Whichever thali you choose, or even if you've just settled on a heavily spiced goat masala or another curry on its own, the shards torn from freshly baked tandoori breads are the best way to sop up sauce as you go. The onion kulcha is a soft, white and blistered loaf stuffed with sautéed onions, and buttery parathas contain a thin layer of curried cauliflower or potatoes. The bullet naan, though, is bread that requires a bit more deliberation.

If the bread were an actual ballistic projectile, it would be of a moderate caliber — not enough to cause damage to an armored vehicle, but enough to cause you considerable injury. The dough is riddled with enough sliced chiles to spice an entire pot of chicken curry, and they're spread out haphazardly so that one bite is completely innocuous, while the next spawns a small mushroom cloud above your booth. The momo you should hoard for yourself, but this is bread that's best shared.

If you're looking for a better idea of Nepali cooking, turn to Himalayan tiffin section close to the back, where you'll find some of the most rustic cooking available here. Expect dishes that require gnashing at bones for tiny fatty morsels of meat, as with the sheckwa, or barbecued goat. The mutton sikuti (dried goat) makes use of meat that's dried in-house over the tandoori oven and then sautéed with spices. It is a meal that you will spend considerable time chewing on. And fried goat head is just that: chewy, fatty meat cut from a goat's noggin, fried with the same spices as the sheckwa.

All of these dishes are served with toasted soybeans dressed in pungent mustard oil and lemon juice, and a potato salad with crunchy squash, stained yellow with turmeric. There's also rice that's been cooked, flattened and then dried, which makes for arid plates that taste like they might have been prepared at 26,000 feet, and verge upon too salty. This food is certainly rustic, but it will appeal to those who appreciate scouring the suburbs hunting for obscure, less polished cuisines.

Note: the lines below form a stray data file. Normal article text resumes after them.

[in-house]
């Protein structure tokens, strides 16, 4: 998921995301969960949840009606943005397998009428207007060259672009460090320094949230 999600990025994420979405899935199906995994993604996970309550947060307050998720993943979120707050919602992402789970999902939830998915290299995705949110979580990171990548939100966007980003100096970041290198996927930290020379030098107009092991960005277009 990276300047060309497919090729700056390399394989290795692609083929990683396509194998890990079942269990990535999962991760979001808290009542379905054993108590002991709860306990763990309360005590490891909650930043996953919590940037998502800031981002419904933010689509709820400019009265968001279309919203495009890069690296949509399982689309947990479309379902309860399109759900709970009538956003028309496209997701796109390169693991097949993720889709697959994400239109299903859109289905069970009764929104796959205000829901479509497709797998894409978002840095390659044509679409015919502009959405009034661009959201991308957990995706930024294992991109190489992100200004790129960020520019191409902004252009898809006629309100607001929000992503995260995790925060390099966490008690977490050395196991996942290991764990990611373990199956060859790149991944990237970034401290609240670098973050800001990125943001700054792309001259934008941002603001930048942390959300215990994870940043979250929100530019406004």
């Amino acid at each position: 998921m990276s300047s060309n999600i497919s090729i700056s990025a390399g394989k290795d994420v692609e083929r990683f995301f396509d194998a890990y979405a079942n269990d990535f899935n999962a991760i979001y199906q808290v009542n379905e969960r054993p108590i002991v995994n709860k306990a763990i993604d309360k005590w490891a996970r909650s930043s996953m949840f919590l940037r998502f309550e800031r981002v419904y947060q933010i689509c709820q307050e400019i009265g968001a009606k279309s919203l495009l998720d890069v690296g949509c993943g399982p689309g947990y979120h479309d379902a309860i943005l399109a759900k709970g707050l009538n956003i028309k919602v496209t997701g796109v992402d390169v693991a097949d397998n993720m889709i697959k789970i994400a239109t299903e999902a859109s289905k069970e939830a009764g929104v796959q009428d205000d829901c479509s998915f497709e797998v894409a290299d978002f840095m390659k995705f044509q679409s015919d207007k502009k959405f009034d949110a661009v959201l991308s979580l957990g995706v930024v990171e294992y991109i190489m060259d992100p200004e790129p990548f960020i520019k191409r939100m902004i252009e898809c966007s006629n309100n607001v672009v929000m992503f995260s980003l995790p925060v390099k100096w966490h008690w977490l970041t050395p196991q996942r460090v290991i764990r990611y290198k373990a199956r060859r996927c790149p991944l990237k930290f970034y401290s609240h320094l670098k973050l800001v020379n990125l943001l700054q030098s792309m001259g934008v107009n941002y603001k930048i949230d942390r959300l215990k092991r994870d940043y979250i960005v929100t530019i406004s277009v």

Not that the hunt is over when you walk through the door. With more than 100 items on the menu, there are plenty of new treasures to be found after a handful of return visits. Be sure to check out the onion bhaji, which are small fritters of besan flour filled with sliced onions that stick out like the arms of sea creatures. Or the chile pakora that will remind you of jalapeño poppers except they're filled with potato curry and served with tamarind chutney. Either snack will set you back $1.99, which is a good indication of the pricing here, with few items costing more than $10, and most entrées hovering at a few dollars less. You can get as lost in the menu as you can in the mountains of Nepal. Thankfully for you, it's considerably easier to find your way home from Everest the restaurant.

KEEP THE DALLAS OBSERVER FREE... Since we started the Dallas Observer, it has been defined as the free, independent voice of Dallas, and we'd like to keep it that way. With local media under siege, it's more important than ever for us to rally support behind funding our local journalism. You can help by participating in our "I Support" program, allowing us to keep offering readers access to our incisive coverage of local news, food and culture with no paywalls.
Scott Reitz
Contact: Scott Reitz